For this example, we’ll use the same grades from the first example, except we’ll change the weight values and add two “perfect score” bonus assignments for all students. The appended formula looks like this:

`=AVERAGE.WEIGHTED(values, weights, [additional values], [additional weights])`

When filled out with one additional value it looks like this:

`=AVERAGE.WEIGHTED(A1:A5, B1:B5, C5, D5)`

When filled out with two additional values it looks like this:

`=AVERAGE.WEIGHTED(A1:A5, B1:B5, C5, D5, C6, D6)`

Notice that the formula uses the pattern “additional value 1, additional weight 1, additional value 2, additional weight 2.” It goes “value, weight” repeat as opposed to “all values, all weights.”

Follow these steps to calculate the weighted average with additional weights:

• Determine the “values” criteria for the formula. In this case, we’ll be combining the values in columns B and C for the students, so our value will be “B2:C2” for the formula in cell D2. It will grab from the same row B and C cells when expanded to the rest of column D. • Determine the “weighted” criteria for the formula. In our example, the weight values are stored in cells B7 and C7. Since we don’t want these values to change, we need to set them to static values, so our weighted criteria will be “\$B\$7:\$C\$7.” • Determine the “additional values” and “additional weights” criteria for the formula. In this example, we’re bringing in additional values from cells B9 and C9, with their corresponding weights in cells B10 and C10. This is expressed as “\$B\$9,\$B\$10,\$C\$9,\$C\$10.” • Add the criteria to the formula =AVERAGE.WEIGHTED(values, weights, [additional values], [additional weights]). The example formula is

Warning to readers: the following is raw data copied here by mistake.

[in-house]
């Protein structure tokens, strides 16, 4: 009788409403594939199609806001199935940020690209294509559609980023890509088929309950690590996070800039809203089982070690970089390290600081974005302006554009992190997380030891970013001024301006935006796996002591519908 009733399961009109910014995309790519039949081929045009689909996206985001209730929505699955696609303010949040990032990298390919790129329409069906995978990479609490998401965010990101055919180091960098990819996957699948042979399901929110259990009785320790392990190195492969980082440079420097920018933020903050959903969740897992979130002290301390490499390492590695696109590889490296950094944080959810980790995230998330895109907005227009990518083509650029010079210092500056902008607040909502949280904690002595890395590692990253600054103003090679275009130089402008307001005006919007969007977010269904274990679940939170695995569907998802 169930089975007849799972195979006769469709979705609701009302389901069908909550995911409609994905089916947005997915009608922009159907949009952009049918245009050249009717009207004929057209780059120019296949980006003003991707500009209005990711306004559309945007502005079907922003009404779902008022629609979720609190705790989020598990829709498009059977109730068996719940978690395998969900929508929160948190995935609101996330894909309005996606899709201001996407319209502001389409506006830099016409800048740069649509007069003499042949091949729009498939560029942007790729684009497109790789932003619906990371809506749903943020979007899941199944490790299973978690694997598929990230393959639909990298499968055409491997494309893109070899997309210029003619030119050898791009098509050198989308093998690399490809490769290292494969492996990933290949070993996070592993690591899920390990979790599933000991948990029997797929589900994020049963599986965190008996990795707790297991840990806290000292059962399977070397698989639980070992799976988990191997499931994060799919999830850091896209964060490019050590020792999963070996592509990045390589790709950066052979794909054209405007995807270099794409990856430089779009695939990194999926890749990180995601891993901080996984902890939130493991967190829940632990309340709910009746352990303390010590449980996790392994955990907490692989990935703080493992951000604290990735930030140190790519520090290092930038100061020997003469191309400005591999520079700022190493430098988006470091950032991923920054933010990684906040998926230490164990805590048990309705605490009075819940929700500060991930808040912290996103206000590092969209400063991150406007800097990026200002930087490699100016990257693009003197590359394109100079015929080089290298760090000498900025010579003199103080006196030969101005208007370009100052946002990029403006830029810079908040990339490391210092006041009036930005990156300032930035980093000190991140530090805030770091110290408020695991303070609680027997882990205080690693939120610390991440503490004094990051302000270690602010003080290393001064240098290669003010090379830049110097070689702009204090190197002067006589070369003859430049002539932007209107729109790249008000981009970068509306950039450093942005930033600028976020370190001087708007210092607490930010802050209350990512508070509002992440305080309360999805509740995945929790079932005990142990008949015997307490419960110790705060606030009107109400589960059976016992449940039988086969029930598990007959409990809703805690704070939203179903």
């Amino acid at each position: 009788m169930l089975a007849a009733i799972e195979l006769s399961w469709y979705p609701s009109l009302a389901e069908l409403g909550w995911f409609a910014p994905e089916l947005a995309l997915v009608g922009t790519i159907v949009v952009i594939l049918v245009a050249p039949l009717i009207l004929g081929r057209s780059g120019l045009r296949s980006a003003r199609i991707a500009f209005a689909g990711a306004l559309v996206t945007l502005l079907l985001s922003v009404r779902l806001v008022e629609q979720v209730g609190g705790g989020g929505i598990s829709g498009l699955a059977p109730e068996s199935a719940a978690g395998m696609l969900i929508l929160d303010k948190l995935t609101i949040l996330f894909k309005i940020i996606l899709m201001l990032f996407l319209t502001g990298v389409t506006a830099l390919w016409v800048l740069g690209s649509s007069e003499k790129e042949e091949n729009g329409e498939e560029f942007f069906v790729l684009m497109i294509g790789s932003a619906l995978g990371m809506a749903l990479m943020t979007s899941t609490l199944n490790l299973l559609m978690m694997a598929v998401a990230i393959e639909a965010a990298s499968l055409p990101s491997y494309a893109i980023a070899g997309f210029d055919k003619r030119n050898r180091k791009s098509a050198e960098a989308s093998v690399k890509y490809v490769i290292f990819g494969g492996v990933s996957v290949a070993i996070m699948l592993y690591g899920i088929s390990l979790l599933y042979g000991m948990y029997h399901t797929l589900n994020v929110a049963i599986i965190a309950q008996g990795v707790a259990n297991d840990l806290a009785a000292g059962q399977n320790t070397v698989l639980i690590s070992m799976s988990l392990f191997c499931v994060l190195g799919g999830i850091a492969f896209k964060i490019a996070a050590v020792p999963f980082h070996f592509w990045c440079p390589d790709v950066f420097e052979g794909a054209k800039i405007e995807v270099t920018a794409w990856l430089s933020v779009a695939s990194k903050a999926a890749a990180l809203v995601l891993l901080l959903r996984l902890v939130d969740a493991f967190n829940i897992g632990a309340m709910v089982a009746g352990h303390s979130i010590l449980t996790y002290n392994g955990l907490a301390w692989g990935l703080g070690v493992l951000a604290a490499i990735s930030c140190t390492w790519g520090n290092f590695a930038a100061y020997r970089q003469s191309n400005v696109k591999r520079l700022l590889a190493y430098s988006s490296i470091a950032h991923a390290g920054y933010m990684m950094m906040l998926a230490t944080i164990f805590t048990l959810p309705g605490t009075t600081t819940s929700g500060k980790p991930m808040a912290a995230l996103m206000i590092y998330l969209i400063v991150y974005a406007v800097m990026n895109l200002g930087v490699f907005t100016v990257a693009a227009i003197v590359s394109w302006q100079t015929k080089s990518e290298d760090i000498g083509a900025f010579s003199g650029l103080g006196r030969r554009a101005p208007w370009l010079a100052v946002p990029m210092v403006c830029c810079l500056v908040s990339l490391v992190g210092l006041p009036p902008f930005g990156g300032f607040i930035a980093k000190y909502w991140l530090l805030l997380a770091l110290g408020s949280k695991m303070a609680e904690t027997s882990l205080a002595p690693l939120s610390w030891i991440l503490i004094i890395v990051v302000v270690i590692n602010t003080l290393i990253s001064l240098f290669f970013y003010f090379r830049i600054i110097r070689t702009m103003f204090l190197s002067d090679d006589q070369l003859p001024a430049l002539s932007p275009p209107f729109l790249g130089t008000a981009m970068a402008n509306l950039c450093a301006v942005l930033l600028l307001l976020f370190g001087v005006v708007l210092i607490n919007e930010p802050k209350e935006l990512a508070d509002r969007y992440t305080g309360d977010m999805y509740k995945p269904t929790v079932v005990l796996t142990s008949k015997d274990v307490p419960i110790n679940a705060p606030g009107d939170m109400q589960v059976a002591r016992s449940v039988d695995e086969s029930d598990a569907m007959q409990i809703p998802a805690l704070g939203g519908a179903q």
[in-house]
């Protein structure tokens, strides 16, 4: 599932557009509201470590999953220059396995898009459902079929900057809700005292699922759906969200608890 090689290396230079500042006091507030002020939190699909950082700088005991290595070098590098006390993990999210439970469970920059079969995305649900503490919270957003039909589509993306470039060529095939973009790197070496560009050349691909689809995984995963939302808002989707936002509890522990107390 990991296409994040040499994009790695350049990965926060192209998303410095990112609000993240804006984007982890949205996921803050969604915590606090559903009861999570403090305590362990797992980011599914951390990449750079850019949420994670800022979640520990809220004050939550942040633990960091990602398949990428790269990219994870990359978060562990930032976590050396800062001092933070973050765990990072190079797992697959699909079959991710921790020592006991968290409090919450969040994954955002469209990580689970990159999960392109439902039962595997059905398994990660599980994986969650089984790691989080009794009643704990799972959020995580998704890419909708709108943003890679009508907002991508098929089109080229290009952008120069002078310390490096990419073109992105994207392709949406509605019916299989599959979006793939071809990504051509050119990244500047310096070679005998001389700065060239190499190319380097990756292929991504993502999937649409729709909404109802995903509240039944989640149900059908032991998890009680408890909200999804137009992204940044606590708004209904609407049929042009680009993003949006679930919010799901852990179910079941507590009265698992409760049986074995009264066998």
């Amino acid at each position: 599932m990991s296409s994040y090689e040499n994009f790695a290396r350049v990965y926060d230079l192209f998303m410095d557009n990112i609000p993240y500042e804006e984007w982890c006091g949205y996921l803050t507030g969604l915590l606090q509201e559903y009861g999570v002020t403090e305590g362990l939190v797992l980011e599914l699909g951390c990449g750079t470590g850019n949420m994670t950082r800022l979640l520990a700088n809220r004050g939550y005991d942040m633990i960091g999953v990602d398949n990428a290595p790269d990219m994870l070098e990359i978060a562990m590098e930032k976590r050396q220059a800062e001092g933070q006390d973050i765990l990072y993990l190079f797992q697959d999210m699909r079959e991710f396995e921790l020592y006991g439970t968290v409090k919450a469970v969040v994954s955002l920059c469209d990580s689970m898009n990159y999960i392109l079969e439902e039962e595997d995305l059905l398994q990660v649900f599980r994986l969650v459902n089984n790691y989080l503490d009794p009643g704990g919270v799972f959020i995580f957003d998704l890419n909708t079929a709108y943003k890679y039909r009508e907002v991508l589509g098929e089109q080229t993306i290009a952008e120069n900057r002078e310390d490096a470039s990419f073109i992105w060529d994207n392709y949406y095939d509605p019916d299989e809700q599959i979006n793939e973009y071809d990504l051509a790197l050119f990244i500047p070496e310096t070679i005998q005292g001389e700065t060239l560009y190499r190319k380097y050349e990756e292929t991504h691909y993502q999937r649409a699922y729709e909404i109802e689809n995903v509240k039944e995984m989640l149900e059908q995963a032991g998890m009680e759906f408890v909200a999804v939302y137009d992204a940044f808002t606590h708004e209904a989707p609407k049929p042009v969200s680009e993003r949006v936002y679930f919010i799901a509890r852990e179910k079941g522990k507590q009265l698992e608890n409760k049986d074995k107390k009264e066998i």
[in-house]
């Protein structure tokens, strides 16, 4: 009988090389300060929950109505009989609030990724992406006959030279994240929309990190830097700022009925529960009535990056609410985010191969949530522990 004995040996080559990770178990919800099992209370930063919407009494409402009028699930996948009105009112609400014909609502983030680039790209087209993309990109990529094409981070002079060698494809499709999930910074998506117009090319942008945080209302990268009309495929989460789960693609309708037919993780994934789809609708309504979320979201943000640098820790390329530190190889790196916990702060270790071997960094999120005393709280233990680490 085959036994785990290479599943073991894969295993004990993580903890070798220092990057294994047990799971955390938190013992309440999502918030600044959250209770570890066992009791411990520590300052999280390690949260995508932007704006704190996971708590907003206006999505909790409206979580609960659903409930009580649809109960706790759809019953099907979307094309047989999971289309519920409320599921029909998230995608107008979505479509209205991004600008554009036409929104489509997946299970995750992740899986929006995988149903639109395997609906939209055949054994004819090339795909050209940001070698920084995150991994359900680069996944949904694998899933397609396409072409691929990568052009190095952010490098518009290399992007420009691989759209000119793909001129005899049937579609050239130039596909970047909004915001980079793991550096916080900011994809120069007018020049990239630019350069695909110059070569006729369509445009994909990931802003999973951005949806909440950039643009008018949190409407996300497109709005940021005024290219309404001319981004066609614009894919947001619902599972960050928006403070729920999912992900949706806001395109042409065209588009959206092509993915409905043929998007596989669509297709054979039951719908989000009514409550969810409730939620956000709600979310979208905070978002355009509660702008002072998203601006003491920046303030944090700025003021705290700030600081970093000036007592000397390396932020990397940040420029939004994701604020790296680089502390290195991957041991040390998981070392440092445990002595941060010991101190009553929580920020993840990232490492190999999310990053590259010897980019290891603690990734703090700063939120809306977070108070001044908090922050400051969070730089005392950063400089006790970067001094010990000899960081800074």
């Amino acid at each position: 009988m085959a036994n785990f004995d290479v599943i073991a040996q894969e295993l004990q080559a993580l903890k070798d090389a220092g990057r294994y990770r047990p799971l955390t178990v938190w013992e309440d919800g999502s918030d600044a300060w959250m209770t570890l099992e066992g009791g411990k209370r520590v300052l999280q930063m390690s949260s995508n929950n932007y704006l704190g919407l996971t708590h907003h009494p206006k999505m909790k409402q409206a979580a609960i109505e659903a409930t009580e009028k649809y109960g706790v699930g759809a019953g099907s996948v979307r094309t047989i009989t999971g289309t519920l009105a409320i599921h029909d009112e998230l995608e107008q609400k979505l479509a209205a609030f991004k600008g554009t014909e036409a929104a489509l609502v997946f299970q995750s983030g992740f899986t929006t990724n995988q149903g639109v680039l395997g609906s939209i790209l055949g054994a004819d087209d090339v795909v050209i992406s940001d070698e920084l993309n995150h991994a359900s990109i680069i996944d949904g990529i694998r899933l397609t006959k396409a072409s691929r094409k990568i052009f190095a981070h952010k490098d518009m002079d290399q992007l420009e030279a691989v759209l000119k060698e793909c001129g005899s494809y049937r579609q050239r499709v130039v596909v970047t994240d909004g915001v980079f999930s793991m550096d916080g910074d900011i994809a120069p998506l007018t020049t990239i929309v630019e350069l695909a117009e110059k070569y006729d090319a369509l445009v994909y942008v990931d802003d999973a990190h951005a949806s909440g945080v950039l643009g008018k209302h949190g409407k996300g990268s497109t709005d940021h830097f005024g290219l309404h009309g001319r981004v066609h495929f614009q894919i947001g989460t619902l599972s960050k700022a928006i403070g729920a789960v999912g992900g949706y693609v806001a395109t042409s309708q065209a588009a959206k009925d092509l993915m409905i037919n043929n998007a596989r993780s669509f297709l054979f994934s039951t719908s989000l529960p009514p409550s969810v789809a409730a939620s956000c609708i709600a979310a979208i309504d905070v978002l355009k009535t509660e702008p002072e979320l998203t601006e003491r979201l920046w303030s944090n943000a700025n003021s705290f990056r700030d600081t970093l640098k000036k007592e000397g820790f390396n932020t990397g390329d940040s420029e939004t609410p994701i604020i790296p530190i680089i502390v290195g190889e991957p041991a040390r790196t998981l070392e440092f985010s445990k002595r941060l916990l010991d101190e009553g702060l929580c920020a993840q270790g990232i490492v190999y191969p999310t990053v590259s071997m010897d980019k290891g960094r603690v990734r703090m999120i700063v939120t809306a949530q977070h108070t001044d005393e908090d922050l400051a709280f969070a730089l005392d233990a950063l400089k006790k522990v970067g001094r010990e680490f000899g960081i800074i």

`=AVERAGE.WEIGHTED(B2:C2,\$B\$7:\$C\$7,\$B\$9,\$B\$10,\$C\$9,\$C\$10).`
• Enter the formula in the topmost cell for the return values column. The example shows adding the formula to cell D2. • This will return the results for cell D2; drag the bottom right icon in the cell for the rest of the rows to apply the formula across the spreadsheet. The average weighted formula can substantially cut down on the amount of work you need to do in Google Sheets to calculate weighted averages.

I hope you found this tutorial useful!

Other Google Sheets tutorials you may like: ##### Sumit
Spreadsheet Expert at Productivity Spot | Website | + posts

Google Sheets and Microsoft Excel Expert.